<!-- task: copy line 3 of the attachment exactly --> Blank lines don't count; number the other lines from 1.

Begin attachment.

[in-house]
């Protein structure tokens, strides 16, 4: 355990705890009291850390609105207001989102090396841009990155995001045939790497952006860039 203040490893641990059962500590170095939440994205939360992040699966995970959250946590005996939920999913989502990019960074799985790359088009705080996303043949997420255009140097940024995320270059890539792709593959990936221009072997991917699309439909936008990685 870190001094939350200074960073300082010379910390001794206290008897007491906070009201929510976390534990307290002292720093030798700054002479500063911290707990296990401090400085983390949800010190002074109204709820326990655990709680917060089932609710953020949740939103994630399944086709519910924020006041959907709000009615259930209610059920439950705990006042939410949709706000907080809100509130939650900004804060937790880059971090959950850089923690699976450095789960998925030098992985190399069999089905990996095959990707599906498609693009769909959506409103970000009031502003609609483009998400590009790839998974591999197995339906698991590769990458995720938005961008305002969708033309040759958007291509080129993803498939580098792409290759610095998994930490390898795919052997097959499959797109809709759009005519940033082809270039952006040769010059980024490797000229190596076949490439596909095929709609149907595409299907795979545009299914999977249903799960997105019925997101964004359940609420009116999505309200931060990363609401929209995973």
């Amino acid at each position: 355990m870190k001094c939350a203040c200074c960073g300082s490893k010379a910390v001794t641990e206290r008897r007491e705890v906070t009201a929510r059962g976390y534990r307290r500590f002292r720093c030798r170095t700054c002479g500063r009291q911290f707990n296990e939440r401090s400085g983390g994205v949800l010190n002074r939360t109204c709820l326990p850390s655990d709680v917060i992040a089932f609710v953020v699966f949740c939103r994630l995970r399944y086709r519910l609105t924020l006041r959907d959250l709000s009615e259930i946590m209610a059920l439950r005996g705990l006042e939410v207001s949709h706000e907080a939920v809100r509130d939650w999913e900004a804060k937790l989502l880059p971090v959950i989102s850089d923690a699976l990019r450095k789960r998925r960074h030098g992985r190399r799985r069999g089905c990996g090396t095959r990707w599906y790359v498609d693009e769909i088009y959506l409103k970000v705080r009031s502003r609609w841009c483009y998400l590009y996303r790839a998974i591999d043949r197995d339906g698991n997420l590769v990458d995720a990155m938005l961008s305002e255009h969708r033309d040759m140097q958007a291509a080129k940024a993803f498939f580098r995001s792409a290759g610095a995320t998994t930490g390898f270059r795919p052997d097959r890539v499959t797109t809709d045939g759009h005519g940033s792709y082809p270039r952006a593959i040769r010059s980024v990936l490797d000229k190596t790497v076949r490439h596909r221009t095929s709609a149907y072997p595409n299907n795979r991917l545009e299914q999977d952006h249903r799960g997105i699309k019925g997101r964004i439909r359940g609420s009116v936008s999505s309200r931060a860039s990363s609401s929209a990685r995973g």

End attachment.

């Amino acid at each position: 355990m870190k001094c939350a203040c200074c960073g300082s490893k010379a910390v001794t641990e206290r008897r007491e705890v906070t009201a929510r059962g976390y534990r307290r500590f002292r720093c030798r170095t700054c002479g500063r009291q911290f707990n296990e939440r401090s400085g983390g994205v949800l010190n002074r939360t109204c709820l326990p850390s655990d709680v917060i992040a089932f609710v953020v699966f949740c939103r994630l995970r399944y086709r519910l609105t924020l006041r959907d959250l709000s009615e259930i946590m209610a059920l439950r005996g705990l006042e939410v207001s949709h706000e907080a939920v809100r509130d939650w999913e900004a804060k937790l989502l880059p971090v959950i989102s850089d923690a699976l990019r450095k789960r998925r960074h030098g992985r190399r799985r069999g089905c990996g090396t095959r990707w599906y790359v498609d693009e769909i088009y959506l409103k970000v705080r009031s502003r609609w841009c483009y998400l590009y996303r790839a998974i591999d043949r197995d339906g698991n997420l590769v990458d995720a990155m938005l961008s305002e255009h969708r033309d040759m140097q958007a291509a080129k940024a993803f498939f580098r995001s792409a290759g610095a995320t998994t930490g390898f270059r795919p052997d097959r890539v499959t797109t809709d045939g759009h005519g940033s792709y082809p270039r952006a593959i040769r010059s980024v990936l490797d000229k190596t790497v076949r490439h596909r221009t095929s709609a149907y072997p595409n299907n795979r991917l545009e299914q999977d952006h249903r799960g997105i699309k019925g997101r964004i439909r359940g609420s009116v936008s999505s309200r931060a860039s990363s609401s929209a990685r995973g």